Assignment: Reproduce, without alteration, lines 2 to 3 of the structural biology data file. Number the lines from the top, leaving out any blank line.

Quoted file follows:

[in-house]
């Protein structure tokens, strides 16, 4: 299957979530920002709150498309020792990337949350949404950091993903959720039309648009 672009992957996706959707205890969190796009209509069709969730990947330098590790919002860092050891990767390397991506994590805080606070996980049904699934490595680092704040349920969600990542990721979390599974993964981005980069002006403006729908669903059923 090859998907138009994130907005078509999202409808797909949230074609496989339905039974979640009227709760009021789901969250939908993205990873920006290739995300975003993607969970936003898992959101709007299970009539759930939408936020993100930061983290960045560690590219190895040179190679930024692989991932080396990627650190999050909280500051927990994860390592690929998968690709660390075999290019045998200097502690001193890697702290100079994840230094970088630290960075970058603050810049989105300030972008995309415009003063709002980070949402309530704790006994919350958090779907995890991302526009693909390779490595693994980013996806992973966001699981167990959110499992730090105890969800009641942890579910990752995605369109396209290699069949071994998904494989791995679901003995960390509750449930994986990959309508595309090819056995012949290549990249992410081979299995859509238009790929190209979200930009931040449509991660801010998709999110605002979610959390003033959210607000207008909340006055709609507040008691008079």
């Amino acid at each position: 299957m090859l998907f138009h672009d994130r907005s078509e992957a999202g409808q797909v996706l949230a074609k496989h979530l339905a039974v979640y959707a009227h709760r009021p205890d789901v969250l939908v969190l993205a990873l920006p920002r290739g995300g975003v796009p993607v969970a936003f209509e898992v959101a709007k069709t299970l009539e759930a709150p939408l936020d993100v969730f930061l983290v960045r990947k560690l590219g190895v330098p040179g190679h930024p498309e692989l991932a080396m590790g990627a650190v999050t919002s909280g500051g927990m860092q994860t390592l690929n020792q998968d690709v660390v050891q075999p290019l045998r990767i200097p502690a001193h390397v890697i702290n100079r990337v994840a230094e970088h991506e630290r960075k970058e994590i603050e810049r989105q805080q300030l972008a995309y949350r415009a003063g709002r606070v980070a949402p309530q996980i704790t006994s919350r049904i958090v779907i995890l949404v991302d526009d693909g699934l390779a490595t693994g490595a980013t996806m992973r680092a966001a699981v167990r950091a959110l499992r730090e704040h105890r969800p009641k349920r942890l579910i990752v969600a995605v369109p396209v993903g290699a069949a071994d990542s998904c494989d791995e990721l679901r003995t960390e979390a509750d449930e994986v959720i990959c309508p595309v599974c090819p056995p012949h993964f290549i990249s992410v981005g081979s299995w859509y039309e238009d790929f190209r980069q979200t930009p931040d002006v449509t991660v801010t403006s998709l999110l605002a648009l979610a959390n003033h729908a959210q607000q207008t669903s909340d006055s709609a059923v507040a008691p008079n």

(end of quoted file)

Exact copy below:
């Protein structure tokens, strides 16, 4: 299957979530920002709150498309020792990337949350949404950091993903959720039309648009 672009992957996706959707205890969190796009209509069709969730990947330098590790919002860092050891990767390397991506994590805080606070996980049904699934490595680092704040349920969600990542990721979390599974993964981005980069002006403006729908669903059923 090859998907138009994130907005078509999202409808797909949230074609496989339905039974979640009227709760009021789901969250939908993205990873920006290739995300975003993607969970936003898992959101709007299970009539759930939408936020993100930061983290960045560690590219190895040179190679930024692989991932080396990627650190999050909280500051927990994860390592690929998968690709660390075999290019045998200097502690001193890697702290100079994840230094970088630290960075970058603050810049989105300030972008995309415009003063709002980070949402309530704790006994919350958090779907995890991302526009693909390779490595693994980013996806992973966001699981167990959110499992730090105890969800009641942890579910990752995605369109396209290699069949071994998904494989791995679901003995960390509750449930994986990959309508595309090819056995012949290549990249992410081979299995859509238009790929190209979200930009931040449509991660801010998709999110605002979610959390003033959210607000207008909340006055709609507040008691008079």
């Amino acid at each position: 299957m090859l998907f138009h672009d994130r907005s078509e992957a999202g409808q797909v996706l949230a074609k496989h979530l339905a039974v979640y959707a009227h709760r009021p205890d789901v969250l939908v969190l993205a990873l920006p920002r290739g995300g975003v796009p993607v969970a936003f209509e898992v959101a709007k069709t299970l009539e759930a709150p939408l936020d993100v969730f930061l983290v960045r990947k560690l590219g190895v330098p040179g190679h930024p498309e692989l991932a080396m590790g990627a650190v999050t919002s909280g500051g927990m860092q994860t390592l690929n020792q998968d690709v660390v050891q075999p290019l045998r990767i200097p502690a001193h390397v890697i702290n100079r990337v994840a230094e970088h991506e630290r960075k970058e994590i603050e810049r989105q805080q300030l972008a995309y949350r415009a003063g709002r606070v980070a949402p309530q996980i704790t006994s919350r049904i958090v779907i995890l949404v991302d526009d693909g699934l390779a490595t693994g490595a980013t996806m992973r680092a966001a699981v167990r950091a959110l499992r730090e704040h105890r969800p009641k349920r942890l579910i990752v969600a995605v369109p396209v993903g290699a069949a071994d990542s998904c494989d791995e990721l679901r003995t960390e979390a509750d449930e994986v959720i990959c309508p595309v599974c090819p056995p012949h993964f290549i990249s992410v981005g081979s299995w859509y039309e238009d790929f190209r980069q979200t930009p931040d002006v449509t991660v801010t403006s998709l999110l605002a648009l979610a959390n003033h729908a959210q607000q207008t669903s909340d006055s709609a059923v507040a008691p008079n």